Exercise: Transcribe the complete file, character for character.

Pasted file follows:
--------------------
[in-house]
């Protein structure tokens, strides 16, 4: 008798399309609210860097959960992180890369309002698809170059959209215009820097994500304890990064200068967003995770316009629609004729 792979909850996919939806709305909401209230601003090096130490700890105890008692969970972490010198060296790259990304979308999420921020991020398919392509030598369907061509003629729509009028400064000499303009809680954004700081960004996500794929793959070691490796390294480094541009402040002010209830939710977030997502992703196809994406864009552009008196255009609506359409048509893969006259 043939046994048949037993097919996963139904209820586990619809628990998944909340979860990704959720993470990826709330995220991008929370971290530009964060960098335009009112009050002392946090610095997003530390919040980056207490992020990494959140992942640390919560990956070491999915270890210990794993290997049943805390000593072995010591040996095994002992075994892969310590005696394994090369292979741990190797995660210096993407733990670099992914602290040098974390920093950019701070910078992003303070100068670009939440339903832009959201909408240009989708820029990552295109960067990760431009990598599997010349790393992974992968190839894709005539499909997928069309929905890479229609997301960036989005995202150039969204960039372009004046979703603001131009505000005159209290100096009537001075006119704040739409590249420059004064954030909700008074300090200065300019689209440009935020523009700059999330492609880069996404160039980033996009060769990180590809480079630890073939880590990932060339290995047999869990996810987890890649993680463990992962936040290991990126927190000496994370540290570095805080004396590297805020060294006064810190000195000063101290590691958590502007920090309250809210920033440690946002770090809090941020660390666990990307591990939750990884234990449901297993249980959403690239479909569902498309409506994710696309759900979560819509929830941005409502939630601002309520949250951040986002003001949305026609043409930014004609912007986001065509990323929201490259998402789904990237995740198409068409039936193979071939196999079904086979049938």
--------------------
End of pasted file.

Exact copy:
[in-house]
């Protein structure tokens, strides 16, 4: 008798399309609210860097959960992180890369309002698809170059959209215009820097994500304890990064200068967003995770316009629609004729 792979909850996919939806709305909401209230601003090096130490700890105890008692969970972490010198060296790259990304979308999420921020991020398919392509030598369907061509003629729509009028400064000499303009809680954004700081960004996500794929793959070691490796390294480094541009402040002010209830939710977030997502992703196809994406864009552009008196255009609506359409048509893969006259 043939046994048949037993097919996963139904209820586990619809628990998944909340979860990704959720993470990826709330995220991008929370971290530009964060960098335009009112009050002392946090610095997003530390919040980056207490992020990494959140992942640390919560990956070491999915270890210990794993290997049943805390000593072995010591040996095994002992075994892969310590005696394994090369292979741990190797995660210096993407733990670099992914602290040098974390920093950019701070910078992003303070100068670009939440339903832009959201909408240009989708820029990552295109960067990760431009990598599997010349790393992974992968190839894709005539499909997928069309929905890479229609997301960036989005995202150039969204960039372009004046979703603001131009505000005159209290100096009537001075006119704040739409590249420059004064954030909700008074300090200065300019689209440009935020523009700059999330492609880069996404160039980033996009060769990180590809480079630890073939880590990932060339290995047999869990996810987890890649993680463990992962936040290991990126927190000496994370540290570095805080004396590297805020060294006064810190000195000063101290590691958590502007920090309250809210920033440690946002770090809090941020660390666990990307591990939750990884234990449901297993249980959403690239479909569902498309409506994710696309759900979560819509929830941005409502939630601002309520949250951040986002003001949305026609043409930014004609912007986001065509990323929201490259998402789904990237995740198409068409039936193979071939196999079904086979049938």